Stable Isotope Analyses of Late Neolithic Human Remains from Switzerland

Siebke, Inga; Lösch, Sandra (5 September 2019). Stable Isotope Analyses of Late Neolithic Human Remains from Switzerland (Unpublished). In: Annual Meeting of the European Association of Archaeologists. Bern. 4.9.2019-7.9.2019.

Stable isotope studies of human remains from the Late Neolithic of modern Switzerland are currently absent from data sets of Central Europe. This changed with the discovery of the Dolmen from Oberbipp, which forms the basis of a project to reconstruct nutrition and mobility during the Late Neolithic using stable isotopes (13C/12C, 15N/14N, and 34S/32S) as well as occupation time, kinship and populationgenetics. This paper is aimed to evaluate diet with regard to sex, geographical regions, and chronological phases. In total, 114 human skeletons from 20 different sites (Switzerland, France, and Germany) were sampled. All samples were radiocarbon dated and date from the Middle Neolithic to the Early Bronze Age. In addition, 67 contemporary faunal remains were sampled. Collagen was extracted and its quality was assessed. All faunal remains and 91 human samples from 14 sites provided sufficient collagen quality for subsequent statistical analyses. The data show expected trophic levels for δ13C and δ15N. The human samples show little variation for δ13C between sites, while δ15N and δ34S show greater variability. No differences between the sexes regarding all three elements are observed. However, little distinction between the chronological phases are recorded. The small variability for δ34S across the animals is indicative for a local signal and therefore suitable as baseline for the human samples. The δ13C values indicate a C3 plant based diet across all sites, which is consistence with other contemporary sites from Central Europe. The variability of δ15N seems to be related to the site rather than being indicative for the social status. The sulphur values do not support the hypothesis of either patrilocal or matrilocal societies. However, the females have a larger distribution than the males, which could be an indication towards higher female migration.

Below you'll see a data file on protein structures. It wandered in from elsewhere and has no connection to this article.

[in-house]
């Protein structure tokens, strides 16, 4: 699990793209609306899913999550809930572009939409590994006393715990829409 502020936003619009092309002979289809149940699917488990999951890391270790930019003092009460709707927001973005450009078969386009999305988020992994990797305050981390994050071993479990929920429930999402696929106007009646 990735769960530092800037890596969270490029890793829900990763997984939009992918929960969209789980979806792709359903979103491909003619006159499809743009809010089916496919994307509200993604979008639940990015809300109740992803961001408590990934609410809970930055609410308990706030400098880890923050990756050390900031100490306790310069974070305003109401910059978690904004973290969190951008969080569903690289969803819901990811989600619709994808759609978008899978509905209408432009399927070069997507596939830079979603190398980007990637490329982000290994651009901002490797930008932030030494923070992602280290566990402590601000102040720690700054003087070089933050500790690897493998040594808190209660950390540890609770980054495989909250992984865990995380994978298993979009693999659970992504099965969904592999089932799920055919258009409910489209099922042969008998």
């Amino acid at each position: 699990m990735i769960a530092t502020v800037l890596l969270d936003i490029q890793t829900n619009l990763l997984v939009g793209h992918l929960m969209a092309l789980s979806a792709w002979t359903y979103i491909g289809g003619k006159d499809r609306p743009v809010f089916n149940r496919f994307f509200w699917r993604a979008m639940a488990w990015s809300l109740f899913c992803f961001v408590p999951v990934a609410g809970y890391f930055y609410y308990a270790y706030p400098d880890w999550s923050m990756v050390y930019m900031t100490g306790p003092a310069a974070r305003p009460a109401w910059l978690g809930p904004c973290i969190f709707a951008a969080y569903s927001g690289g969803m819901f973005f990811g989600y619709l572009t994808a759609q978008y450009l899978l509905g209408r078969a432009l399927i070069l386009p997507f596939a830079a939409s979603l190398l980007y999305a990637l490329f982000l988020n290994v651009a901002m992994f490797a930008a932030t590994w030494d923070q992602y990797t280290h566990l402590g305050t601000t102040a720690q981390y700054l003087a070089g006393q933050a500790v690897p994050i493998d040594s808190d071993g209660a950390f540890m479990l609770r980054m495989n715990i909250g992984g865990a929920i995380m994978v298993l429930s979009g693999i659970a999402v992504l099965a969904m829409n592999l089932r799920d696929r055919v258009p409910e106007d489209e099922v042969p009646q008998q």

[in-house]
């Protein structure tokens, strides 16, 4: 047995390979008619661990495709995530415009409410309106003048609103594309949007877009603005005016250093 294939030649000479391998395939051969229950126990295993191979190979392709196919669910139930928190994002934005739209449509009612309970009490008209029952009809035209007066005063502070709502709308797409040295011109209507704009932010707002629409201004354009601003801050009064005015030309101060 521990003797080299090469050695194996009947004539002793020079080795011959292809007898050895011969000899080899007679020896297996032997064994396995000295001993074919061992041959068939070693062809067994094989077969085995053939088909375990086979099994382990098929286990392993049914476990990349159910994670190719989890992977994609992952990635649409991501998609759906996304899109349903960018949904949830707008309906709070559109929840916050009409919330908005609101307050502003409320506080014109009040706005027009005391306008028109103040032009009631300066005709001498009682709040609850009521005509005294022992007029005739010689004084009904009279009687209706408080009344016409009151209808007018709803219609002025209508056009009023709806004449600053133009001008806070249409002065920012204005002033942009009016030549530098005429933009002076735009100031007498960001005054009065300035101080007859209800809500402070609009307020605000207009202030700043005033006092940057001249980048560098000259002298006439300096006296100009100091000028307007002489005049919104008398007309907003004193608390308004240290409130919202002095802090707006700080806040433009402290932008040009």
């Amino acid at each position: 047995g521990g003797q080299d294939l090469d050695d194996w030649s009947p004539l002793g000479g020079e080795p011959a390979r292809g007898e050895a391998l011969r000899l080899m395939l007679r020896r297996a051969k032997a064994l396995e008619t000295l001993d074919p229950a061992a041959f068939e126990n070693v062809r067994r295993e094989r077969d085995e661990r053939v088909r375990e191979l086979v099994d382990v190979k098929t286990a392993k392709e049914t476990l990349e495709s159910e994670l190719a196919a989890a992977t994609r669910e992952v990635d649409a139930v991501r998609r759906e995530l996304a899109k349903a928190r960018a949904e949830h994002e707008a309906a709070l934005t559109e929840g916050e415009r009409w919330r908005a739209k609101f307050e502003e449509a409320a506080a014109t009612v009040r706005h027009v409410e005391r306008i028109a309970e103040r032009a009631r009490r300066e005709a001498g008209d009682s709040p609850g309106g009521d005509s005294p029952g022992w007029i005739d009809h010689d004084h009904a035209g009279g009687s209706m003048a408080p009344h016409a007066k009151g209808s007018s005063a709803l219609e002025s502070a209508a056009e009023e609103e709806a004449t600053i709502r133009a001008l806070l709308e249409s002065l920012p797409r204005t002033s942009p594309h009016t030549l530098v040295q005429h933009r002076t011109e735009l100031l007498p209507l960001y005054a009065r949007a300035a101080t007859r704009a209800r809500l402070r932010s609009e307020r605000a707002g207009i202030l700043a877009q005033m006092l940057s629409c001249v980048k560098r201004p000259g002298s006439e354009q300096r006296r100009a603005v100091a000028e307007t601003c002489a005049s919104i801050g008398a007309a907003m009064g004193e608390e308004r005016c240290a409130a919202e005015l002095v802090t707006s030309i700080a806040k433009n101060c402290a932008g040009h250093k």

Item Type:

Conference or Workshop Item (Speech)

Division/Institute:

04 Faculty of Medicine > Service Sector > Institute of Legal Medicine > Anthropology

Graduate School:

Graduate School for Cellular and Biomedical Sciences (GCB)

UniBE Contributor:

Siebke, Inga and Lösch, Sandra

Subjects:

500 Science > 570 Life sciences; biology
900 History > 930 History of ancient world (to ca. 499)

Funders:

[42] Schweizerischer Nationalfonds

Language:

English

Submitter:

Sandra Lösch

Date Deposited:

17 Sep 2019 10:08

Last Modified:

17 Sep 2019 10:08

URI:

https://boris.unibe.ch/id/eprint/133213

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